Delimitation Exercise in Nagaland Challenged before Supreme Court

    The Supreme Court sought response from the Centre on a plea challenging an order to resume the delimitation exercise in Nagaland based on a 2001 census. (Chakhesang Public Organisation and Ors. v. UOI and Ors.)

    The bench comprising of Chief Justice SA Bobde along with Justices AS Bopanna and V Ramasubramanian issued notice on the plea and tagged it with similar petitions challenging delimitation process with respect to the State of Assam.

    The petition said that the 2008 order was passed considering the law and order, disturbance to tribal equilibrium. “The new order is arbitrary since the reasons continue to exist and there is no change in circumstances,” the petition, filed by Chakhesang Public Organisation (CPO), an organisation of the Chakhesang (Naga) tribe, said.

    The petition sought quashing of the order passed by the centre on February 28, terming it “arbitrary and violative of Article 14 (equality) of the Constitution.”

    The petitioner further adds “the impugned order is ultra-vires the provisions of Article 82, 170, 371A of the Constitution of India. The impugned order rescinds the earlier order dated 8.2.2008 by which the delimitation exercise in the State of Nagaland was deferred.”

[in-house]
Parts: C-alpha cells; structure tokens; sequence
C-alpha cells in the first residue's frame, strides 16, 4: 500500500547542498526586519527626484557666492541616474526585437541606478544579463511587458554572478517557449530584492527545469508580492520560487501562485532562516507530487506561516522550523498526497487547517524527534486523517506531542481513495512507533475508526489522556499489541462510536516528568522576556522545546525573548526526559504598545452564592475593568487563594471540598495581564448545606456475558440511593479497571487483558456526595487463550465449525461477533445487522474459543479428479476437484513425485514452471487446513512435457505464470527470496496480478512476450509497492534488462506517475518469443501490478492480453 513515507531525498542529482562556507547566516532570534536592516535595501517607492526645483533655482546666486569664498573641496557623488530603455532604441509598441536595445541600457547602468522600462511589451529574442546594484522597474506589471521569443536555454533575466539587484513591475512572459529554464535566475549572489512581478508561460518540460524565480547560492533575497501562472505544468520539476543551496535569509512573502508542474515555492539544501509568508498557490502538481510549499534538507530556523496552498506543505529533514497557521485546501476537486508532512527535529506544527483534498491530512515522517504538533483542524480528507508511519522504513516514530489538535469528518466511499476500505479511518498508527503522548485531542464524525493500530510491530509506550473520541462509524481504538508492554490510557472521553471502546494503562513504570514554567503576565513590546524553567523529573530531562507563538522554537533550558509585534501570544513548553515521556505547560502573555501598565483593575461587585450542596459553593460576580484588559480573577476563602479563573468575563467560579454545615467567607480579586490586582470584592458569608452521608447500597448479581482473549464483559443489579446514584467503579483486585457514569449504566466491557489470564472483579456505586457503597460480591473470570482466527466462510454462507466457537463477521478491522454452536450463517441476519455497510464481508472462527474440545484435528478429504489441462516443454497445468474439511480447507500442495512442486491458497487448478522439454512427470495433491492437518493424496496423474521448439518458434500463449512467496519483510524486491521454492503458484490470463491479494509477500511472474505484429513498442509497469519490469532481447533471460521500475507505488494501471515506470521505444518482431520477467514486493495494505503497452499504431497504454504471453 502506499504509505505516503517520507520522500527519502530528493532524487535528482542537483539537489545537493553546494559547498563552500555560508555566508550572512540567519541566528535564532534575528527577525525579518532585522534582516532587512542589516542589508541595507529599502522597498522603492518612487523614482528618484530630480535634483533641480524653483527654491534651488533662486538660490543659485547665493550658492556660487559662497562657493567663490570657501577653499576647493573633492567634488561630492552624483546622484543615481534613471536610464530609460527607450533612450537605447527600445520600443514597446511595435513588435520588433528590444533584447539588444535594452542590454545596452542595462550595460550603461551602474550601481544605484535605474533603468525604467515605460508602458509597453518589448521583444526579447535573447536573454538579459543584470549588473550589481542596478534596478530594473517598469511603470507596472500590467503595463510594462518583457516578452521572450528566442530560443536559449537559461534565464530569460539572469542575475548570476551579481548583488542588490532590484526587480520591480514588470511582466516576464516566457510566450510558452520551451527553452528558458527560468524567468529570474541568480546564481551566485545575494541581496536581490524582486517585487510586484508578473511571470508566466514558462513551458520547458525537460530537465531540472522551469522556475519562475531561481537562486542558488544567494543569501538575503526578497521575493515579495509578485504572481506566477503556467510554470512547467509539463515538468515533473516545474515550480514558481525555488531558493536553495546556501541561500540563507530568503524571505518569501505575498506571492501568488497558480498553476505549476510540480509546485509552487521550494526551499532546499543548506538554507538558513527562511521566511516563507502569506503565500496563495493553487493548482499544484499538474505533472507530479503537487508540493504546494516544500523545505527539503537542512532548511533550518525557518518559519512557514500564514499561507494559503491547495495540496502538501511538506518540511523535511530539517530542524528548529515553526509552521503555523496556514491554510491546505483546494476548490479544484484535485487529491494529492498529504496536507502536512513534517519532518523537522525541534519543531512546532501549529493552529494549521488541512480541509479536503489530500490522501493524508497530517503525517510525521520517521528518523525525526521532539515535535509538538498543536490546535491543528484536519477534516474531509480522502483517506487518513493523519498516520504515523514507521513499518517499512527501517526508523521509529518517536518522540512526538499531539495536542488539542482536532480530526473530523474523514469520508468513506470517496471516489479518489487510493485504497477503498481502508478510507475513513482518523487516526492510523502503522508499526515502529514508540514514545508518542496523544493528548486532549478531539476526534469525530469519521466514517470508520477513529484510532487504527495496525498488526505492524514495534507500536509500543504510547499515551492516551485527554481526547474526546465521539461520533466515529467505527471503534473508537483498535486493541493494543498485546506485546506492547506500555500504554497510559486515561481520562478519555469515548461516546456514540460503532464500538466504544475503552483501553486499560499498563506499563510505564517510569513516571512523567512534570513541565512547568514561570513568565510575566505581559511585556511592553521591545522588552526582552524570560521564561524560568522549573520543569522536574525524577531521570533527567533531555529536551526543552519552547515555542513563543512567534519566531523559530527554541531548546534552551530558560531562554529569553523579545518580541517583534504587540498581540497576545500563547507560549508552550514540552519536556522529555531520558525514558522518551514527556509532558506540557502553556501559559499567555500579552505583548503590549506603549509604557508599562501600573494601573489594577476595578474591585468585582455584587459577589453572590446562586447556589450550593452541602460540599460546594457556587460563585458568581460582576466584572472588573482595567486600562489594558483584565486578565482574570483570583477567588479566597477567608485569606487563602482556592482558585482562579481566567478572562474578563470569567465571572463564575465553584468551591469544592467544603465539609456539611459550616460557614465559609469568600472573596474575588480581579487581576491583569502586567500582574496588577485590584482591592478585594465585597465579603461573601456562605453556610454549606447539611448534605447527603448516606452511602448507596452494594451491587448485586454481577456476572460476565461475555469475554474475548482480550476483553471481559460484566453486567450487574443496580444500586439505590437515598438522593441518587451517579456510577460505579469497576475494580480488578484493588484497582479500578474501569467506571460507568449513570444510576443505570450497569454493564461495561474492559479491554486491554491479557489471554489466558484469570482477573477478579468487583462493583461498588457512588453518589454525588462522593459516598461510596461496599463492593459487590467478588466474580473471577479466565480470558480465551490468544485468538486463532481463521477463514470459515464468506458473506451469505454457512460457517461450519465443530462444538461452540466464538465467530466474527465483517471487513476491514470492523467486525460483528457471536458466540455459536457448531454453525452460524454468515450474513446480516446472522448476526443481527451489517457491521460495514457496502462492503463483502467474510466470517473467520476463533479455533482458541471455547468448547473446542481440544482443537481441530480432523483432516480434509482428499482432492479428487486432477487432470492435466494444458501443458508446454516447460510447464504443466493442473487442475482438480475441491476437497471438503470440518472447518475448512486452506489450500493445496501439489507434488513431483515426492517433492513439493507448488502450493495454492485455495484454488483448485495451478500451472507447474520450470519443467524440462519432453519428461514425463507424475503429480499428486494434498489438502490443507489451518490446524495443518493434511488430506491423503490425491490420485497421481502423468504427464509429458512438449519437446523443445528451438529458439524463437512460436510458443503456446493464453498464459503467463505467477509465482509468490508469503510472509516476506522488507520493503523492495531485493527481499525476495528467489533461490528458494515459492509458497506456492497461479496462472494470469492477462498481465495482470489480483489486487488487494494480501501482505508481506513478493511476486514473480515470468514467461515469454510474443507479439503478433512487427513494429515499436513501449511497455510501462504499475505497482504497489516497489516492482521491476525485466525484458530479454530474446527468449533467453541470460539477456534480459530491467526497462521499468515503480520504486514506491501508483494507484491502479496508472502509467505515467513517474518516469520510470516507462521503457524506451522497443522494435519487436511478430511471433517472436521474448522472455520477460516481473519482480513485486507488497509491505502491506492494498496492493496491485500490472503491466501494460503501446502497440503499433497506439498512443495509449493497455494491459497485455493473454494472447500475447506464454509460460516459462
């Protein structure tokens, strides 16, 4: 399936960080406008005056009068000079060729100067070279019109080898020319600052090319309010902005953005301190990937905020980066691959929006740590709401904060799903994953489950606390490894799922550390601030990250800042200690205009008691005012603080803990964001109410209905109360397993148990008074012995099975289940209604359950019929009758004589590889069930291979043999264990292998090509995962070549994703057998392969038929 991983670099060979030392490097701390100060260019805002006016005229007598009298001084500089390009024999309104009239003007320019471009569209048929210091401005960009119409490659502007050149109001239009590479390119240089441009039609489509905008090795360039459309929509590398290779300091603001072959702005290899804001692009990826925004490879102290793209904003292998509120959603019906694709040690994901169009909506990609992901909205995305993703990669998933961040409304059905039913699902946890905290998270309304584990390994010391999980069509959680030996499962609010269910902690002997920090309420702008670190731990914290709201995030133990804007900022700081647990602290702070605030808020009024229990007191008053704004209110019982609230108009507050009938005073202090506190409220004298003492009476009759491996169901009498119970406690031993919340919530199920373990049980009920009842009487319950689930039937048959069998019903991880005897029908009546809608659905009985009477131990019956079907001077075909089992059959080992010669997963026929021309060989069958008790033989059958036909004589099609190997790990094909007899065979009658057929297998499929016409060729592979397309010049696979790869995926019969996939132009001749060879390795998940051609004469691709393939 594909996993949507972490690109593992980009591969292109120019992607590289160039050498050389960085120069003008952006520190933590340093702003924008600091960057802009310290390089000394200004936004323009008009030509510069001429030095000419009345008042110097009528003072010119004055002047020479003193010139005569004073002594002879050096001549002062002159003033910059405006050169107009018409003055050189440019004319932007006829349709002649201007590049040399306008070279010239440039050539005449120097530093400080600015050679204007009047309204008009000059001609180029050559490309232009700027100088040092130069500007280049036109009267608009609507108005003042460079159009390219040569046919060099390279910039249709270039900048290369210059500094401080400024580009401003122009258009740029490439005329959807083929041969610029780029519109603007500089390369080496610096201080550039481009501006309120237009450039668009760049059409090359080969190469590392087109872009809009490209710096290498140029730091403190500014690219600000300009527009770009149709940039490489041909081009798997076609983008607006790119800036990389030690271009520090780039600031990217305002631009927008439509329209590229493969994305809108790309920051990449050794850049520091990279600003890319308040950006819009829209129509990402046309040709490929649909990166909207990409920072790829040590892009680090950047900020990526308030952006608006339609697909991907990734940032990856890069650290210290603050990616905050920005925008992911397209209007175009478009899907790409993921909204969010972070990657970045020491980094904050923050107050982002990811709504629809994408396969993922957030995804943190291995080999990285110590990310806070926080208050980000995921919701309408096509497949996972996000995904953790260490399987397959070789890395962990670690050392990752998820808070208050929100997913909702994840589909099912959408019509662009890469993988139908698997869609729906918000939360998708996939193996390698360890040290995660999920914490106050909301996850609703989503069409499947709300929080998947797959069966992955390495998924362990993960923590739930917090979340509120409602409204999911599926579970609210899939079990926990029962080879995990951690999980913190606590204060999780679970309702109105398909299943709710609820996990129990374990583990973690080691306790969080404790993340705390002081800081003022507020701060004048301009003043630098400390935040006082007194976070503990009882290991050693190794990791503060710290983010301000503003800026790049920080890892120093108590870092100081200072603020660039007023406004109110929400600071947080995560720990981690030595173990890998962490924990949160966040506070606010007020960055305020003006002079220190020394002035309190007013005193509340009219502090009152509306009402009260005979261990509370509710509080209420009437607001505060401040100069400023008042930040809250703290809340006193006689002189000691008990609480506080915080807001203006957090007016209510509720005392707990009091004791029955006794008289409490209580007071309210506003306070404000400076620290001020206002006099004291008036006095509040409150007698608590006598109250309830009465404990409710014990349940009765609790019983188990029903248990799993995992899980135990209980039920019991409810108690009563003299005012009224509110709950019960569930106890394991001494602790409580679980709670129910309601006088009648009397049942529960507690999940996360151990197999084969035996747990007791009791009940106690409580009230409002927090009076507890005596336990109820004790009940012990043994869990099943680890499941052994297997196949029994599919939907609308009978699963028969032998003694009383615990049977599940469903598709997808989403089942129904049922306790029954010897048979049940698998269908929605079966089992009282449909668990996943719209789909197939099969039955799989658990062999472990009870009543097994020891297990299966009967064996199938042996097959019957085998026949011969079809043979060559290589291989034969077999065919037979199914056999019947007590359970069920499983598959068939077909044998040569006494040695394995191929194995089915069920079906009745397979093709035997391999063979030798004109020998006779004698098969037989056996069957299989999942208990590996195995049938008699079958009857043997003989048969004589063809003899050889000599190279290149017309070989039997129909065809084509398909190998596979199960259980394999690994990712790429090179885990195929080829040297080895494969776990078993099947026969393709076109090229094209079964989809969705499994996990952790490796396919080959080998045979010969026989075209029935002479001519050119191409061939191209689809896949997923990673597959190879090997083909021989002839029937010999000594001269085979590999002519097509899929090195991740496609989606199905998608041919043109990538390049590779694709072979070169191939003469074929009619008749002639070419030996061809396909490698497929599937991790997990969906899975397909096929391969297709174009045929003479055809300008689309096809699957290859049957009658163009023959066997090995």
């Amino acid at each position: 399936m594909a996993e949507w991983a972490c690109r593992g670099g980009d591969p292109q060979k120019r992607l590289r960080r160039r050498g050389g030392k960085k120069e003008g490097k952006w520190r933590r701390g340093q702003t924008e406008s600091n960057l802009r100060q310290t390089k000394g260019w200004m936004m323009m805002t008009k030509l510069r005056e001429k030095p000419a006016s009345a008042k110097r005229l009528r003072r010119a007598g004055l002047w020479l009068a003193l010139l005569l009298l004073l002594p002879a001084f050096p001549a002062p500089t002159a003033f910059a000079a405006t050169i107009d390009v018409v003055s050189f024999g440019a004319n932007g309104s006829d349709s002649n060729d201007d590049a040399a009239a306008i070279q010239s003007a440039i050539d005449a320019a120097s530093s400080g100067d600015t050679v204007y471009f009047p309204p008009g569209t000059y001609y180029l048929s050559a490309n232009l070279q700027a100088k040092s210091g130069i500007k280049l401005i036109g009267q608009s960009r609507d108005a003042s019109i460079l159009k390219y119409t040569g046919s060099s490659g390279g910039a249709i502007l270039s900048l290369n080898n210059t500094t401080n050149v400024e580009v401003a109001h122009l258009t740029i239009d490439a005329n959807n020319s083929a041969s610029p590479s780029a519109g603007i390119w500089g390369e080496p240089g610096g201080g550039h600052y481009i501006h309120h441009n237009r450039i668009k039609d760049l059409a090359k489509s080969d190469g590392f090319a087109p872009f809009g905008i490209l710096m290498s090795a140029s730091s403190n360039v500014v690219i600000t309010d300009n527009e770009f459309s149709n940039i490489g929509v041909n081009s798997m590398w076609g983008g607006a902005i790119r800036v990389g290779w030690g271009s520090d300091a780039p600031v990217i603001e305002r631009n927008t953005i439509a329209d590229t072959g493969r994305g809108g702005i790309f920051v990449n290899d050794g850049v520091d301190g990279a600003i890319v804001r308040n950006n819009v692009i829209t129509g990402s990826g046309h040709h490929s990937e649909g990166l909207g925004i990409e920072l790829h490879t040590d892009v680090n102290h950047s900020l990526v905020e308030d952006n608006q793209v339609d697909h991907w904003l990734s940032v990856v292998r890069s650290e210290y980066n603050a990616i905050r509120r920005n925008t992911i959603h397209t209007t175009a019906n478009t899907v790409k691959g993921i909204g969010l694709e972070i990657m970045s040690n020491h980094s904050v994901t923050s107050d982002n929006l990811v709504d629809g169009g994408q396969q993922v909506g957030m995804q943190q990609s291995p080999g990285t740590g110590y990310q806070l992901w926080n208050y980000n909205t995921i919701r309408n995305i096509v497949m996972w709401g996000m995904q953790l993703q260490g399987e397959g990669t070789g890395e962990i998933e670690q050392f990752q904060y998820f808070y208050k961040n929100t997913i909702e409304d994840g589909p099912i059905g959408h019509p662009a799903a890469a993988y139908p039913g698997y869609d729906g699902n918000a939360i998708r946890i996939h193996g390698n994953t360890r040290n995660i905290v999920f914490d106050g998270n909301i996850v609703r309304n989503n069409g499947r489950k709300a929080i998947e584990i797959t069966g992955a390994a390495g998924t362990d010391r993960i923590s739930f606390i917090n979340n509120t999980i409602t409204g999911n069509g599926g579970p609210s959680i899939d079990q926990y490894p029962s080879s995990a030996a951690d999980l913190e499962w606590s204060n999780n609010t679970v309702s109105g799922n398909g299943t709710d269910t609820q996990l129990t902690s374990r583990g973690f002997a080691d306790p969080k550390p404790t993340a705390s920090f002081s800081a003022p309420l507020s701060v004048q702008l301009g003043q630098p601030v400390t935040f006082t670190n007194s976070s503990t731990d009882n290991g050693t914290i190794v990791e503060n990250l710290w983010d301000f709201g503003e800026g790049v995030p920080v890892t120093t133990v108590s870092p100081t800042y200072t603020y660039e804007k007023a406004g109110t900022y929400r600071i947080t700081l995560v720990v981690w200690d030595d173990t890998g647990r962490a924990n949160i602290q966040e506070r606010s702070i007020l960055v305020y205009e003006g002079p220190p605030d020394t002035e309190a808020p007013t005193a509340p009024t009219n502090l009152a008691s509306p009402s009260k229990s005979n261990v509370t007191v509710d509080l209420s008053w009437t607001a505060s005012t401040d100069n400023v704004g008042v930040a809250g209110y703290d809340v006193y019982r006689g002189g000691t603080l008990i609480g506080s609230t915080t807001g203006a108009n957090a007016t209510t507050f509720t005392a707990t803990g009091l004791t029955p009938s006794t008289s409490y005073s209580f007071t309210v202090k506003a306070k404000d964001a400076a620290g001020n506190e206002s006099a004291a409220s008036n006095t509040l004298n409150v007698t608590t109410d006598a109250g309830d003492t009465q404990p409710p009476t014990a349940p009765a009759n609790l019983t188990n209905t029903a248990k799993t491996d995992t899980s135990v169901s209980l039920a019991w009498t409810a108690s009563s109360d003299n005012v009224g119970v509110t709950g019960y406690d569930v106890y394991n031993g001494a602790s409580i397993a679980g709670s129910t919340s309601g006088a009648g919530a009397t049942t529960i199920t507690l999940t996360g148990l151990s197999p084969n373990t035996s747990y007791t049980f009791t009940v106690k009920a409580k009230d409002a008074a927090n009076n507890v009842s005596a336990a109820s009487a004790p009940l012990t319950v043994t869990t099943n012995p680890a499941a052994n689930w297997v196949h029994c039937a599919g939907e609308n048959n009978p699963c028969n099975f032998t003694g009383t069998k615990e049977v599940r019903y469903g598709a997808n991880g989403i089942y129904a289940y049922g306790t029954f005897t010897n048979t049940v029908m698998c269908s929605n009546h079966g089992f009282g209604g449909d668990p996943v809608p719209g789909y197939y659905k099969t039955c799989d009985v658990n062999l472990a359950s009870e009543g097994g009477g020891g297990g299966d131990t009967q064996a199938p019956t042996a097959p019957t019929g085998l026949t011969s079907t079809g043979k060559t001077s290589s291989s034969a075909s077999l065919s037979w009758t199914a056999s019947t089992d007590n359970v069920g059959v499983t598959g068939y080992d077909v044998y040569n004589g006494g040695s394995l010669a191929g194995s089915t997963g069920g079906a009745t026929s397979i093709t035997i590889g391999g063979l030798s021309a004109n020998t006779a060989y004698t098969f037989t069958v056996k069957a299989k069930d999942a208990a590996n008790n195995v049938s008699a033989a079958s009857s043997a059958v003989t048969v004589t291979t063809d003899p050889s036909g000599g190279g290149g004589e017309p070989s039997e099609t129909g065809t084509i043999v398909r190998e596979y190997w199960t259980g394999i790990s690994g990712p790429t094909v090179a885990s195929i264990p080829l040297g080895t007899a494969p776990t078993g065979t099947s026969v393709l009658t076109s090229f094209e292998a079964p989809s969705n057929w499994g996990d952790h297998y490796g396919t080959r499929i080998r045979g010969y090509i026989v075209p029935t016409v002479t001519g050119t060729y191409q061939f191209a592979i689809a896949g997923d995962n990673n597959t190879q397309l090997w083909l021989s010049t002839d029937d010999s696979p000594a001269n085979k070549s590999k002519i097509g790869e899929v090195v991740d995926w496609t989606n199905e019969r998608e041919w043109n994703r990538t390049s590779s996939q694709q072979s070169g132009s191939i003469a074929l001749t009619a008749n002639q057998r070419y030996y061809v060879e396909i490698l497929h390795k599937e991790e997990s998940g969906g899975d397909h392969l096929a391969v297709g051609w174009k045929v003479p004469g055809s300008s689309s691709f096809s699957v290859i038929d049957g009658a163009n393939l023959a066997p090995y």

This “deferment order” passed in 2008 had cited the State’s internal disturbance as the reason to defer the process. It is claimed in the petition before the Supreme Court that these reasons remain unchanged even as on date. This is evident from the Centre’s move to invoke the provisions of Armed Forces Special Powers Act in the State for a period of six months and declaring it a “disturbed” area.

    The impugned order seeking resumption of delimitation exercise based on 2001 census would certainly disturb the tribal equilibrium/demarcations and lead to abrogating their constitutional rights.

    The exercise will have an adverse impact on the unique demographic situation in Nagaland, the plea states. It adds that the tribal equilibrium of the region may be disturbed leading to the “abrogation of their constitutional rights.” The unique demography of the State is the reason the State enjoys a special Constitutional guarantee under Article 371A of the Constitution. Therefore, it is contended that the order seeking the resumption of the delimitation activity is in violation of this Article as well. The plea states,

    “The impugned order seeking resumption of delimitation exercise based on 2001 census would certainly disturb the tribal equilibrium/ demarcations and lead to abrogating their constitutional rights. Thus, the impugned order is also ultra-vires Article 371A of the Constitution of India.”

    It further said that that the grievance with the 2001 census figures for the State of Nagaland is marred by several fallacies and abnormalities which have not been corrected even after 14 years of protracted litigation.

    The order for delimitation has now been challenged.